Here is a notebook I have created with an overview of two methods. The HMM was lifted from a post on QuantStart. The SVM is my own. I will post two backtests shortly.

Using Hidden State Markov Model and Support Vector Machine to detect Market Regimes

Here is a notebook I have created with an overview of two methods. The HMM was lifted from a post on QuantStart. The SVM is my own. I will post two backtests shortly.

Here is a backtest with OCSVM on the SPY. The algo holds the SPY when the OCSVM detects a "normal" regime, and holds cash when an anomaly is detected. Note how cash is held during the 2008 and 2011 downturns and how, even by just holding the SPY as asset, it lowers beta by 30%.

Hi Luc,

Thanks for sharing.

In both implementations you measure the last 20 days returns, right? So in the algo it's implicitly assuming that the market is still in that regime?

That is, last 20 days = "abnormal" -> today is assumed "abormal".

When you use the word "unclustered" what kind of behavior do you think the regime detector is picking up on if you would say it with words?

Thanks again,

Bjarke

The HMM uses the a single day return and volume as features. i.e. if you train it with 1000 day of data, you have a (1000,2) training data set. The algo will use the previous day return and volume to determine the current day regime.

The SVM uses 20 day time series. So, if 1000 days of price data is used, the training data shape is (1000,20). The algo uses the previous 20 days prices to predict the current regime.

The SVM assumes that most of the 20 day time series will be clustered. All those clustered time series are assumed to be the "base" or "normal" regime. The outliers (or abnormal) to that cluster will be deemed a different regime then the "base" regime. That is somewhat a limitation of non-supervised learning, is that the learner will find clusters, but theses clusters need to be interpreted. In this case, the assumption the the base regime is a low vol, uptrending market and that the outlier regime is a higher vol. downtrending seems to hold by just looking at the notebook.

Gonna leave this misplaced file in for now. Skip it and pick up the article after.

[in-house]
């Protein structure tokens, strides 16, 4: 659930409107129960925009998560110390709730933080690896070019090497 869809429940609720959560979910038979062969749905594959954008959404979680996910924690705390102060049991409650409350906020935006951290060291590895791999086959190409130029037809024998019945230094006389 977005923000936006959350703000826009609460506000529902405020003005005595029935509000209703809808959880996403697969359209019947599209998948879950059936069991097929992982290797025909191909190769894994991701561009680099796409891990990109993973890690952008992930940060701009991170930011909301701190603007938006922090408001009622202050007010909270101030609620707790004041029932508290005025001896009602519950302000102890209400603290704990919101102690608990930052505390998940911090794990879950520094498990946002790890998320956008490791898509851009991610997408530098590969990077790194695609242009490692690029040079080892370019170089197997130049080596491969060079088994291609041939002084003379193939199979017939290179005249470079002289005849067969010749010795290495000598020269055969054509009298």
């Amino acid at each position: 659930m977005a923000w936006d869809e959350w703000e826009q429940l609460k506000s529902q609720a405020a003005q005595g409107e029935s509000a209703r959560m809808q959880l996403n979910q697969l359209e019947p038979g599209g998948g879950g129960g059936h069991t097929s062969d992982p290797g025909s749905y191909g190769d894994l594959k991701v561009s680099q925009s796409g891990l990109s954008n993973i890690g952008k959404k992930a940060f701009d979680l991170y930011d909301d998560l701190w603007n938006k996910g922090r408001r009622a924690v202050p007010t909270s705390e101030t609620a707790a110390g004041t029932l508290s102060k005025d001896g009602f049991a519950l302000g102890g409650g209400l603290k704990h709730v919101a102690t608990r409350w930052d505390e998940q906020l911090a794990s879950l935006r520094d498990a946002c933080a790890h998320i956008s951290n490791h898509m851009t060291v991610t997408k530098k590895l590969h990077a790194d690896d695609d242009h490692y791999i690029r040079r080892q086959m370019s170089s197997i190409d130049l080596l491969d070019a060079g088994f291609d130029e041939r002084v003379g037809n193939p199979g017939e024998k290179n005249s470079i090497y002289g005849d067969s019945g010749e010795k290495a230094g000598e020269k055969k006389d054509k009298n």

I hope I answer the question.

/Luc

Yes, thanks I understand i little better now.

For the SVM could you say that the assumption of clustered is detecting that they are similar? I.e. in a volatile downwards market (like we have now), many days will be up a lot or down a lot, whereas in a more tranquil market(your base case) most days will look alike (upwards tendency, but no big moves in either direction).

How do you program the SVM to see the latter as the base case? I can't suss that out from the code above.

Thanks!

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